University of Cambridge > > Seminars at the Department of Biochemistry > naRNA is a canonical neutrophil extracellular trap (NET) component and novel inflammation-amplifying composite DAMP

naRNA is a canonical neutrophil extracellular trap (NET) component and novel inflammation-amplifying composite DAMP

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Neutrophil extracellular traps (NETs) have emerged as a key feature of cellular innate immunity mediated by polymorphonuclear neutrophils (PMNs), the primary leukocyte population in humans. Forming web-like structures composed of DNA , histones, and antimicrobial proteins, NETs trap and kill microbial invaders and thus enhance host defense. However, they have also been linked to inflammatory states, e.g. in atherosclerosis or psoriasis. Whilst DNA has been in focus as a primary structural component of NETs, we here characterize naRNA (NET-associated RNA ), as a new canonical, abundant, and largely unexplored NET component. naRNA decorated all types of NETs in complex with the antimicrobial peptide LL37 . In fact, naRNA was preassociated with LL37 intracellularly as a ‘composite’ danger-associated molecular pattern (DAMP) prior to neutrophil activation. Externalized, naRNA propagated NET formation in naïve PMN , dependent on TLR8 in humans and Tlr13 in mice, in vitro and in vivo. naRNA-TLR8/Tlr13 signaling contributed significantly to the highly sensitive pro-inflammatory response of both tissue cells, like keratinocytes, and other immune cell types, such as macrophages.Those responses could be blocked by inhibition and genetic ablation of RNA receptors or RNase treatment. Importantly, in vivo naRNA strongly drove skin inflammation whereas genetic ablation of RNA sensing drastically ameliorated skin inflammation in the imiquimod psoriasis model. Our data highlight naRNA as a novel composite DAMP signaling and amplifying neutrophil activation. Moreover, naRNA emerges as the likely driver of inflammation in conditions previously linked to NETs and extracellular RNA , suggesting blockade of TLRmediated RNA sensing as potential new intervention target.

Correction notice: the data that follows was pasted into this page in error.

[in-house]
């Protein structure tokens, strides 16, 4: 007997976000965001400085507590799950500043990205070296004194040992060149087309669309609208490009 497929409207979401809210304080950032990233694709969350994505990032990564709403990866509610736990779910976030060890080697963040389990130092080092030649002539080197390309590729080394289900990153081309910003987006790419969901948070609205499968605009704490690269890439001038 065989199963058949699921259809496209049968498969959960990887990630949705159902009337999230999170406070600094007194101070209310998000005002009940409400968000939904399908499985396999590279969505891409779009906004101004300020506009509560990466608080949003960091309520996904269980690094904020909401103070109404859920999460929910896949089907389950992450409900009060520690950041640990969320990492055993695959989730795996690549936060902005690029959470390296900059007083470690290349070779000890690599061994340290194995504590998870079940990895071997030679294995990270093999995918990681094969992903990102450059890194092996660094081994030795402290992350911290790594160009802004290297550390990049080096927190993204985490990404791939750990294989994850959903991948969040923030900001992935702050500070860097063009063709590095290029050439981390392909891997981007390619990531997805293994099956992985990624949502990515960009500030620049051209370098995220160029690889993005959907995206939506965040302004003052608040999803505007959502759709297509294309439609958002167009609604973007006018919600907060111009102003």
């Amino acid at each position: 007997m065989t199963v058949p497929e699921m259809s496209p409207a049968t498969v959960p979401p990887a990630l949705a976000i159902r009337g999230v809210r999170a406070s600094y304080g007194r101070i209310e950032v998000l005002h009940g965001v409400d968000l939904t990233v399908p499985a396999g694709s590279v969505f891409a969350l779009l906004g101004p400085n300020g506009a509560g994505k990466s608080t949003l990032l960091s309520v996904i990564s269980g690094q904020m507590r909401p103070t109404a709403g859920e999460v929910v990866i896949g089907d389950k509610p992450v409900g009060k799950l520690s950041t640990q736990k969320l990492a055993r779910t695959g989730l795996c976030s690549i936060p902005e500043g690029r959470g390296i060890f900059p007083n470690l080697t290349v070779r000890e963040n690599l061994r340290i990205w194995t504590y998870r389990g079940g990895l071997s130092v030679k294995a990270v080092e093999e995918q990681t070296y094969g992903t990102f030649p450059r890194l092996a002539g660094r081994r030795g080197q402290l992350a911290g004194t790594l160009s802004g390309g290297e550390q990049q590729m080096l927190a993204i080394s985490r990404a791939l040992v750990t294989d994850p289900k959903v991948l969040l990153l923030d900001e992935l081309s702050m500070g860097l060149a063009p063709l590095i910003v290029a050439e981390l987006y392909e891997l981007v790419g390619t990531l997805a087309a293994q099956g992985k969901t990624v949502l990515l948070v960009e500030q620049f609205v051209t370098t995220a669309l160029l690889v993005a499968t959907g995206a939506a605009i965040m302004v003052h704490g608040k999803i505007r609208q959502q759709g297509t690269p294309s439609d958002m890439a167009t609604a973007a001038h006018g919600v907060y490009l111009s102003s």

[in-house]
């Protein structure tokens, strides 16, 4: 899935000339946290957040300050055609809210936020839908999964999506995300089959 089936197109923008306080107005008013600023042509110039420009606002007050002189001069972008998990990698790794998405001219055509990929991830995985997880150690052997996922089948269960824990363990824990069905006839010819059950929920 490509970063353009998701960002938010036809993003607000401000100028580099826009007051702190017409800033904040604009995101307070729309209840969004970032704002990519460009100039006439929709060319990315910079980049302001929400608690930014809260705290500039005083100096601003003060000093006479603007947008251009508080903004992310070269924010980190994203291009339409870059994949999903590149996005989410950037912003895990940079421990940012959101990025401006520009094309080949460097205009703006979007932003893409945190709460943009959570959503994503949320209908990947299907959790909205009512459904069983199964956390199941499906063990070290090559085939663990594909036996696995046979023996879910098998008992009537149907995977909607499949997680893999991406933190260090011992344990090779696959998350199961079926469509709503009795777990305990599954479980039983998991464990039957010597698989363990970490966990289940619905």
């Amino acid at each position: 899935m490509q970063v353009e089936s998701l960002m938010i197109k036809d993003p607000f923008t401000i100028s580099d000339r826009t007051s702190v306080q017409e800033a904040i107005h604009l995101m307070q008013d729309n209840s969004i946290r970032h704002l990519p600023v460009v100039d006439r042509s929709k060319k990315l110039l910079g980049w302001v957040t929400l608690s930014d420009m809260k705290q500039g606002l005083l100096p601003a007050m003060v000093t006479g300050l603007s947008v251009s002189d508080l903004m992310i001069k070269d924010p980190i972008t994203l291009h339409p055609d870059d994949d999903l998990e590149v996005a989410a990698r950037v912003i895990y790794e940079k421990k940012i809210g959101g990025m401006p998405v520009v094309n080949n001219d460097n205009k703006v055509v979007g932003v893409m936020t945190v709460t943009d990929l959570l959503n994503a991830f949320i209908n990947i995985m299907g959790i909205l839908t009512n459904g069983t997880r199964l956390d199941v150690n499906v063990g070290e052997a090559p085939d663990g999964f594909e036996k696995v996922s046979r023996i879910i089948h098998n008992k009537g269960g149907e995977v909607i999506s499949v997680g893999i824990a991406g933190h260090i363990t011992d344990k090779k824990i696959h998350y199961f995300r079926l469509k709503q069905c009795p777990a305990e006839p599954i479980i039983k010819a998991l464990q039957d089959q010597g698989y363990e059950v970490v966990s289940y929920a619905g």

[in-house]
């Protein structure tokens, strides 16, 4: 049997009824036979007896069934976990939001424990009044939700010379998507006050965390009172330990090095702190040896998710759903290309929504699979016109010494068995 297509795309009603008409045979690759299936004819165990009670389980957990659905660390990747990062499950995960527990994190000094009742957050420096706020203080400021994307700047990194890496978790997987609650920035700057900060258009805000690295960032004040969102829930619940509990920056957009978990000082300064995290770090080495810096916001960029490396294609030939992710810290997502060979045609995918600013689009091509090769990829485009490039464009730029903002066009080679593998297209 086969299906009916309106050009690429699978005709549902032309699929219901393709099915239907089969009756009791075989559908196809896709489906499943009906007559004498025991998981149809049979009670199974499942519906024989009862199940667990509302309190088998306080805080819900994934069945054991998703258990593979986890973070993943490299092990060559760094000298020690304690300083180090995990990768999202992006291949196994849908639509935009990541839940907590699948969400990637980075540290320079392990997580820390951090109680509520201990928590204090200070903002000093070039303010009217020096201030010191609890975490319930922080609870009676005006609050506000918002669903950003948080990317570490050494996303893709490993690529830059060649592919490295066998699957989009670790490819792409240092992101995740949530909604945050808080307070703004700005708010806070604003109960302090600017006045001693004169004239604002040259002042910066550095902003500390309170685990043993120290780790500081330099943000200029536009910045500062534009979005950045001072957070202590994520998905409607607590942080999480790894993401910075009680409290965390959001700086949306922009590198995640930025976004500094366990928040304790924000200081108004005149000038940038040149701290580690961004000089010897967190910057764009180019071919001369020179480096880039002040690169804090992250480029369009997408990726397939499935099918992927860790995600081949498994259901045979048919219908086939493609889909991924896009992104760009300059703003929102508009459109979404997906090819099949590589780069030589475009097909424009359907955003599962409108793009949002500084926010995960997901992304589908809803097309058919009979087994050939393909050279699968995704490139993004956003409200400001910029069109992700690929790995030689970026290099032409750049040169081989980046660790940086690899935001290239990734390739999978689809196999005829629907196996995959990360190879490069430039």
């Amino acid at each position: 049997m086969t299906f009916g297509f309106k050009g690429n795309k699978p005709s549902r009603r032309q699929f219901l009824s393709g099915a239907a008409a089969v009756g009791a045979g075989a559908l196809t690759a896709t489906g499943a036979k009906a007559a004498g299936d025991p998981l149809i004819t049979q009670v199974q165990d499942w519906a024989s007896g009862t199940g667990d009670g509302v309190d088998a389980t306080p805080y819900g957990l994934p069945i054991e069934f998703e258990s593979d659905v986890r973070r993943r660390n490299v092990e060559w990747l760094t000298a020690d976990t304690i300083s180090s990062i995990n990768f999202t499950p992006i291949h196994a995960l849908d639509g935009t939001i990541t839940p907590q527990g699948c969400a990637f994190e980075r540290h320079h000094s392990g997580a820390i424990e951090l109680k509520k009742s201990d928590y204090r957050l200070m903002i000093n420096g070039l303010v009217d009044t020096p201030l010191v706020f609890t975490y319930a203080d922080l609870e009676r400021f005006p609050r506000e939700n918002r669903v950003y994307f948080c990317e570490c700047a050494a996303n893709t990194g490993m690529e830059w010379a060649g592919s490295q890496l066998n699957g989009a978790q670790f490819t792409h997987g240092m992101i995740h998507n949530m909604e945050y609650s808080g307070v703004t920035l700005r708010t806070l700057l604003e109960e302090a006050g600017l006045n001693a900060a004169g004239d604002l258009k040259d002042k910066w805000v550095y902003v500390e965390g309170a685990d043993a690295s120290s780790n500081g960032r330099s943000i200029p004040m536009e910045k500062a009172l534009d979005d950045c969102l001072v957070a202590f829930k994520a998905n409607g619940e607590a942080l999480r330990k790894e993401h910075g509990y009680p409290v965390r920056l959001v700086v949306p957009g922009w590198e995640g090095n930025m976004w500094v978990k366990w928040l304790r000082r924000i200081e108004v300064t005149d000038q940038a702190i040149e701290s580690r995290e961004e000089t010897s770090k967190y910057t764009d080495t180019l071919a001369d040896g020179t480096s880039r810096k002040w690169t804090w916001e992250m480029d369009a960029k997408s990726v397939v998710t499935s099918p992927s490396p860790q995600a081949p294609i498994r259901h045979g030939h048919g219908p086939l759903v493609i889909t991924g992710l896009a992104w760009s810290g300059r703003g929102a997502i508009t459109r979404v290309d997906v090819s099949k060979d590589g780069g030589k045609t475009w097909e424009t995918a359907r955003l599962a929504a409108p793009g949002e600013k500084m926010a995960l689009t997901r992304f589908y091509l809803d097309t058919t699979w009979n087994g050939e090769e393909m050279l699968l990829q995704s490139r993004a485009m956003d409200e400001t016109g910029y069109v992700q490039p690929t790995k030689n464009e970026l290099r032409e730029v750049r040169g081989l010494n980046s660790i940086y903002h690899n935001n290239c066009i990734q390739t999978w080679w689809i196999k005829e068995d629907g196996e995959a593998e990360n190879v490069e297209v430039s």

This talk is part of the Seminars at the Department of Biochemistry series.

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